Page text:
“The Hunger Games: Catching Fire” is a movie about a really messed up little post-apocalyptic country in which the dominant city takes a feudal approach to economic management.
The dominant city makes the other cities send it raw materials, then cracks down when the other cities object.
One of the creepiest scenes in the movie occurs early on, when the government punishes an uppity city by sending in police to destroy the city’s black market. The black marketers are breaking their country’s law but see themselves as just buying and selling goods people need, not doing anyone any harm that they understand to be harm.
That scene came to mind as I was looking at the boring, confusing written testimony for the Medicare fraud hearing the House Oversight & Government Reform Committee held Tuesday.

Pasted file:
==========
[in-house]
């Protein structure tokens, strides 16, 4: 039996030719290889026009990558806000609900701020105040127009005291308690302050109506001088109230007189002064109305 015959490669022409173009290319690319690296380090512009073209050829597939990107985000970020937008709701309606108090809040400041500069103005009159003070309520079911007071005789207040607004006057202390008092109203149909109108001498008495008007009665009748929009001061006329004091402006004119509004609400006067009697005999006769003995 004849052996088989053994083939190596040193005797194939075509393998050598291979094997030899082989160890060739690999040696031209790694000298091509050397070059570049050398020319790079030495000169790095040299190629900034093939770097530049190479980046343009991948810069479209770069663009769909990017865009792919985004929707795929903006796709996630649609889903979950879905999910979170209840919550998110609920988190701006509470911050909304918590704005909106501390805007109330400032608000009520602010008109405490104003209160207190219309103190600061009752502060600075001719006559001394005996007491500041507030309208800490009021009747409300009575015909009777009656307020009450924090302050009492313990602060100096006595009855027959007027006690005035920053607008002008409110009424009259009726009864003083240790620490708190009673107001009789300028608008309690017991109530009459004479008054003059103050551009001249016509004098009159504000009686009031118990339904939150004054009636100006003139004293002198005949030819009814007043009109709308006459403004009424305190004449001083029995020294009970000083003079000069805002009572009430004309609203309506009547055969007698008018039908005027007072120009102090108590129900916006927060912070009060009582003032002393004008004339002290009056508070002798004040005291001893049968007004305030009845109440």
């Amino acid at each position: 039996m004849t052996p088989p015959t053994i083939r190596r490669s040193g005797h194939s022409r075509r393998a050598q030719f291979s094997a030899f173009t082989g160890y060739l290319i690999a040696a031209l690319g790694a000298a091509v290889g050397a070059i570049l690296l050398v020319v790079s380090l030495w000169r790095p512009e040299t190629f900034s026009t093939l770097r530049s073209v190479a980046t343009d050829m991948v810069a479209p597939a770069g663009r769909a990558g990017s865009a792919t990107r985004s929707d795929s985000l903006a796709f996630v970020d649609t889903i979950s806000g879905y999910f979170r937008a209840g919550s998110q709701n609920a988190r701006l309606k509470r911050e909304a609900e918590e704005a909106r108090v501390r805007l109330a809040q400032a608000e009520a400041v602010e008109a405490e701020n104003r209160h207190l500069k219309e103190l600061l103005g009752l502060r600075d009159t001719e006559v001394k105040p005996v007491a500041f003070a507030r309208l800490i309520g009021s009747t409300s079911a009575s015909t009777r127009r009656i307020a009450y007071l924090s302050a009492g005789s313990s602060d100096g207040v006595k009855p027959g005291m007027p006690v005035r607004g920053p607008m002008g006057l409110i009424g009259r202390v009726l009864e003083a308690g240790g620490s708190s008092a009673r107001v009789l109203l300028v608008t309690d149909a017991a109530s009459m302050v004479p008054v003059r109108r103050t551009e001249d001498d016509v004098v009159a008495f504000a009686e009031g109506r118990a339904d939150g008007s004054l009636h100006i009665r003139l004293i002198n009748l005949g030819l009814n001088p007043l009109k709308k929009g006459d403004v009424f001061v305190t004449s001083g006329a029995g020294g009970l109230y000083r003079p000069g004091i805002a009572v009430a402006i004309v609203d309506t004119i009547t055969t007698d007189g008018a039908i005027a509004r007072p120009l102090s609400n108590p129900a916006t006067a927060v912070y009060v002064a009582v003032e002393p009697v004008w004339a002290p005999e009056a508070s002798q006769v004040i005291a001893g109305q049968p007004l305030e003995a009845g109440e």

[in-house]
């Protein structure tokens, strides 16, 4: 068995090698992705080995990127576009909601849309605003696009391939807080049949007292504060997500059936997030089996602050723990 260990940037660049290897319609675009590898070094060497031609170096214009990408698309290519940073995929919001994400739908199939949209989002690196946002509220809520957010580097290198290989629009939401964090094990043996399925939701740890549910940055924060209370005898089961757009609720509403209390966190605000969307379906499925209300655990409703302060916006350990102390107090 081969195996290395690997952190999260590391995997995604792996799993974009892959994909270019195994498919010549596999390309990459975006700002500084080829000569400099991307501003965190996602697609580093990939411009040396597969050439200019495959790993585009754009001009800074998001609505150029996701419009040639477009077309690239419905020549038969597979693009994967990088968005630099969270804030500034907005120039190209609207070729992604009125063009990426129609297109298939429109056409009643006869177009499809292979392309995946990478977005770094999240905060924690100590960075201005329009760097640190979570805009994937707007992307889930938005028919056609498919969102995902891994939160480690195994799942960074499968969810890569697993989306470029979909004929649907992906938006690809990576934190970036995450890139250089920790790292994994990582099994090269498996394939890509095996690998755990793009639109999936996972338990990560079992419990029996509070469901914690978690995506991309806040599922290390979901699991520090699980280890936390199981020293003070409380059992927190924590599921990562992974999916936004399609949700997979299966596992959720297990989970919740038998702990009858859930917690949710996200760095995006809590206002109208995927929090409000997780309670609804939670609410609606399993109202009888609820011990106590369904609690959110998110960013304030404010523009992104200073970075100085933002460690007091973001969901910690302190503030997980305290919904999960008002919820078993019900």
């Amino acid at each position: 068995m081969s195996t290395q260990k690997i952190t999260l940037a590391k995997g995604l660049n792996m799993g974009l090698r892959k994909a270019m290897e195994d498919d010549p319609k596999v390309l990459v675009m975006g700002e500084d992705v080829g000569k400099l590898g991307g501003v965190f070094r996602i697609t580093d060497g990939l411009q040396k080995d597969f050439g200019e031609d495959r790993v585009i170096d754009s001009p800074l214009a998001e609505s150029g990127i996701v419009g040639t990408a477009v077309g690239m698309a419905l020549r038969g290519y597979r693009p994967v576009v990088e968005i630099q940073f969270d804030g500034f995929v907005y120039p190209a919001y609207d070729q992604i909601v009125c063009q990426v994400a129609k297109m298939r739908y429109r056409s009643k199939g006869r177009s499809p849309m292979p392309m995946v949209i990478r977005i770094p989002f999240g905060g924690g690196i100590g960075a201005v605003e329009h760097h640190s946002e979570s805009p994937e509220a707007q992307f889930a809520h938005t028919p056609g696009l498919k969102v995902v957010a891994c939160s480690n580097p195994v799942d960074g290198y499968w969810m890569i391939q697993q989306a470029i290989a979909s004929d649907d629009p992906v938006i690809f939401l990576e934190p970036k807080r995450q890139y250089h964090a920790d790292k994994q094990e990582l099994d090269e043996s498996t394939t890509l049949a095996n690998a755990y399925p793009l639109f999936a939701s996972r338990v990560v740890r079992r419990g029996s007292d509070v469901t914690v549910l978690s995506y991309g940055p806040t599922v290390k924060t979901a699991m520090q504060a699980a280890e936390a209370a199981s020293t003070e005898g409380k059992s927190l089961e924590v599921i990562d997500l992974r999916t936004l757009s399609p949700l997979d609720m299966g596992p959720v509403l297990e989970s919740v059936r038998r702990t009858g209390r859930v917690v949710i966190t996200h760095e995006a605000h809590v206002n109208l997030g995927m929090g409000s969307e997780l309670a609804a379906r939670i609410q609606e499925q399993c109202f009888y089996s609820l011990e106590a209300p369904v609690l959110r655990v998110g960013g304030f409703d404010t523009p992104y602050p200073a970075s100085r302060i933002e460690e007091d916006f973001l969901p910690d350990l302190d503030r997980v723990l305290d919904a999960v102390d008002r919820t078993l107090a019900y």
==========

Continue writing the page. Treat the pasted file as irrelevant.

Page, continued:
So, on the one hand, I was thinking about trying to cover the term, because the term “fraud” sounded interesting.
Then, on the other hand, I read the written testimony and realize that a lot of the allegations were really about obnoxious but rational providers trying to get around well-intentioned but complicated, counterintuitive, hard- or impossible-to-enforce regulations.
Medicare Advantage plans, for example, have to go through a complicated opinion letter process just to get official permission to do logical things like encouraging enrollees to see in-network providers.